GANAPATHI NATIONAL MIDDLE SCHOOL Vs M. DURAI KANNAN (DEAD) BY LRS. & ORS.
Case number: Appeal (civil) 2995 of 1986
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PETITIONER: GANAPATHI NATIONAL MIDDLE SCHOOL
RESPONDENT: M. DURAI KANNAN (DEAD) BY LRS. & ORS.
DATE OF JUDGMENT: 07/08/1996
BENCH: RAMASWAMY, K. BENCH: RAMASWAMY, K. G.B. PATTANAIK (J)
CITATION: 1996 SCALE (6)36
JUDGMENT: O R D E R This appeal by special leave arises from the judgment and order of the Division Bench of the Madras High Court dated August 11, 1986 made in Writ Appeal No.761/1986. The undisputed facts are that the appellant middle imparting education upto the 8th standard was established way back in 1929 upto the 8th standard. It is an aided institution. The landlord filed an application for eviction of the school and decree of eviction came to be passed. The appellant had moved the Government for acquiring the land and building for continuing the institution in the same premises. Consequently, notification under Section 4(1) of the Land Acquisition Act 1 of 1894 (for short, the ’Act’) came to be published in the State Gazette on July 7, 1982. After conducting an enquiry under Section 5A and rejection of the objections the declaration under Section 6(1) came to be publishecd on June 29, 1983. The respondents challenged the validity of the notification under Section 4(1) and the declaration under Section 6 in Writ Petition No.6337/1983. The learned Single Judge by his judgment dated July 4, 1986 allowed the writ petition and quashed the notification under Section 4(1). On appeal, the Division Bench confirmed the same in limini. Thus, this appeal by special leave. The only question which arises for consideration is : whether the acquisition is for a public purposes? The High Court has taken the view that since the appellant- institution is being run by an individual which is not a registered society under the Societies Registration Act it is neither a company not a society and, therefore, acquisition does not serve any public purpose but only private interest. As a consequence, the acquisiton is bad in law. The question, therefore, is : whether the view taken by the High Court is sustainable in law? Article 45 of the Constitution enjoins the State to provide free and compulsory education to all children upto age of 14 years. It is the consitutional mandate of the State to provide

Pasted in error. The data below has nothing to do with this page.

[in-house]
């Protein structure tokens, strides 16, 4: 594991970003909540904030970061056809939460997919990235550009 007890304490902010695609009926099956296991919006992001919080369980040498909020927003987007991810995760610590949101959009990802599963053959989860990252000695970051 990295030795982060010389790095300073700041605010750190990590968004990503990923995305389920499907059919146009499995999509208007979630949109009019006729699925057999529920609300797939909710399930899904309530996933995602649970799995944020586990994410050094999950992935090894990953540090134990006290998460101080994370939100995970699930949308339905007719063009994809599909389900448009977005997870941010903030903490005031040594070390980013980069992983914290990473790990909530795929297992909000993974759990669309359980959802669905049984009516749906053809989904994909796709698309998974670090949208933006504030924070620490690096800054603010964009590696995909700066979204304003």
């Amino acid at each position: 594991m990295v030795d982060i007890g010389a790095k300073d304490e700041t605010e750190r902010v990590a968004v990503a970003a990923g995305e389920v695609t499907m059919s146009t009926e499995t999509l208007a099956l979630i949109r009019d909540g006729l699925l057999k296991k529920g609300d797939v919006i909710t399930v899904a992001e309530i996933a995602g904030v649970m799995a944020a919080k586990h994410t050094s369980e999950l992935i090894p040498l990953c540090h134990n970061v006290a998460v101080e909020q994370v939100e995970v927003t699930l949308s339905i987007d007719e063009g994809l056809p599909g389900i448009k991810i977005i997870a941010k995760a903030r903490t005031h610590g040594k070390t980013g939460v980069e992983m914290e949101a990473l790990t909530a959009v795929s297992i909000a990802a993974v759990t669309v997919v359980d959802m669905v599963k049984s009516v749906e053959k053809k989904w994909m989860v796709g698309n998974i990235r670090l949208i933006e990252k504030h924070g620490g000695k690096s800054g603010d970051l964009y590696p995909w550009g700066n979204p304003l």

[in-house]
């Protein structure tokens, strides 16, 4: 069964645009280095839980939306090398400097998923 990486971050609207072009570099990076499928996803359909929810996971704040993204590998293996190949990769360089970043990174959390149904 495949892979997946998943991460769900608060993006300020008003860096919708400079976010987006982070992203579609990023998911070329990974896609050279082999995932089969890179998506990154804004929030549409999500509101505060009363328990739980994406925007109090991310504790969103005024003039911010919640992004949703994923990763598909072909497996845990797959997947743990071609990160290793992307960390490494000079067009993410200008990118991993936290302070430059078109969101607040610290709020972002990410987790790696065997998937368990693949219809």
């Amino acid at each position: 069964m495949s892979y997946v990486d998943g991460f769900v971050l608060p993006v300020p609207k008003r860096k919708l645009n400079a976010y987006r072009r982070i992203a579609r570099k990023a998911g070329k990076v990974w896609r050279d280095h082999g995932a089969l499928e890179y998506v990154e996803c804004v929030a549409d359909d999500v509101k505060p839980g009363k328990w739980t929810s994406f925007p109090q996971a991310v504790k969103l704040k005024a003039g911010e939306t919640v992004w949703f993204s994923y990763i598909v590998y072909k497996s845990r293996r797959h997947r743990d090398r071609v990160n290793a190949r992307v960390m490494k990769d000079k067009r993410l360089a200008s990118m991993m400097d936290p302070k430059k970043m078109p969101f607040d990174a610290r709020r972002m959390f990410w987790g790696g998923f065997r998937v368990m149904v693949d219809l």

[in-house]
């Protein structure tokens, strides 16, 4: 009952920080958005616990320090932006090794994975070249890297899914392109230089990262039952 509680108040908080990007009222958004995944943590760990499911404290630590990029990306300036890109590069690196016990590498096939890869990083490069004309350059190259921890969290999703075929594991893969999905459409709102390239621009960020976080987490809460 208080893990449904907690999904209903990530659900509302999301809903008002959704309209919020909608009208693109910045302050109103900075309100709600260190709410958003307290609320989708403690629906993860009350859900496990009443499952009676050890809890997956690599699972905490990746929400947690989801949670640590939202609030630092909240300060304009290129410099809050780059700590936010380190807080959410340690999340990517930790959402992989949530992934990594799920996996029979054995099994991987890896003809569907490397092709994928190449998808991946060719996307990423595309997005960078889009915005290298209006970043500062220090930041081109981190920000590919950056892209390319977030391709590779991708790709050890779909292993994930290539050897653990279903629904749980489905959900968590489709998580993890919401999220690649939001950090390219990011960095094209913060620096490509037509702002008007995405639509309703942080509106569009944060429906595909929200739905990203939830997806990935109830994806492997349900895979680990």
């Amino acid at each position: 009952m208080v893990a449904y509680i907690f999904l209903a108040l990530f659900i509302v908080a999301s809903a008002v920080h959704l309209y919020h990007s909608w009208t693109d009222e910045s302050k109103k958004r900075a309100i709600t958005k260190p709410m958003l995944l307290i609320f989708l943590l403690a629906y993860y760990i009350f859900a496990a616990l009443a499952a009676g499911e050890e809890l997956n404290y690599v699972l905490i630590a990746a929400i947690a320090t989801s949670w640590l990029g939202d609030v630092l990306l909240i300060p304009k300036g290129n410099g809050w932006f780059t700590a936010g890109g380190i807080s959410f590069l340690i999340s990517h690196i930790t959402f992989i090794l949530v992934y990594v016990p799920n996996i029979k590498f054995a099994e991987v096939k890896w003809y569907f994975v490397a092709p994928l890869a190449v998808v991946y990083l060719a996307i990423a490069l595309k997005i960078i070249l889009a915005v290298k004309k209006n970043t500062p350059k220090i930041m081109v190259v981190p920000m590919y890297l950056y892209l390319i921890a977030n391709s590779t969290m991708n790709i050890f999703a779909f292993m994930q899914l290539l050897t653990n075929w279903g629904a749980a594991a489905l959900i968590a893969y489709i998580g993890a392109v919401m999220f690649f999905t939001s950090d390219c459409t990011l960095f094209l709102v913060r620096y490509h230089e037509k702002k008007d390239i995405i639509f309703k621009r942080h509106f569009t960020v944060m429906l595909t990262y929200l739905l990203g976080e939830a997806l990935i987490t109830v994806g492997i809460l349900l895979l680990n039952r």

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compulsory education. It is now settled law of this Court that right of education is a fundamental right to every child. The State cannot impart education by itself. Therefore, the agency through which it organises imparting education is recognised private institutions according to its procedure. As regards the State of Tamil Nadu, it is governed by the provisions of the Tamil Nadu Recognised Private Schools (Regulation) Act 1973, Act 29 of 1974 (for short), the ’Education ’Act’). Section 3 defines "educational agency" in relation to any other private school to mean any person or body of persons permitted or deemed to be permitted under this Act to establish and maintain such other private institution. Section 5(1) of the Act envisages that the educational agency of every private school proposed to be established on or after the date of the commencement Act shall make an application to the competent authority for permission to establish such school. The prescribed procedure in that behalf has been enumerated in sub-section (2) of Section 5 particular relevant schools which is not an educational institution established under the Act. Since it is an educational institution already established in 1929 it gives no definition of educational agency under Section 3(b) which wad deemed school established under this Act. Therefore, when the educational institution has been established under the Act receiving grant-in-aid. Under Art. 29(2) of the Constitution "No citizen shall be denied admission into any educational institution maintained by the State or receiving aid out of State funds on grounds only of religion, race, caste, language or any of them". Thereby the educational insitution receiving aid is an instrumentality or education agency of the State imparting education opn behalf of the State which is a fundamental right of the citizens. It is not in dispute that the entire expenditure for the acquisition is being met from the public funds, as accepted by the High Court. Under those circumstances, it is clearly a case of public purpose. It could be seen that when the order of eviction was sought to be enforced, this Court while upholding the decree of eviction had imposed a condition that the undertaking shall not be enforced when the land is sought to be acquired. This Court had recognised the need for the continuance of the educational institution in the said place and that the State had taken action to acquire the land at the expense of the State to provide the education to the middle school going children. Under those circumstances, the High Court was wholly wrong in its conclusion that public purpose is not served in acquiring the land but benefits the private individuals. The appeal is accordingly allowed but in the circumstances without costs. The writ petition stands dismissed.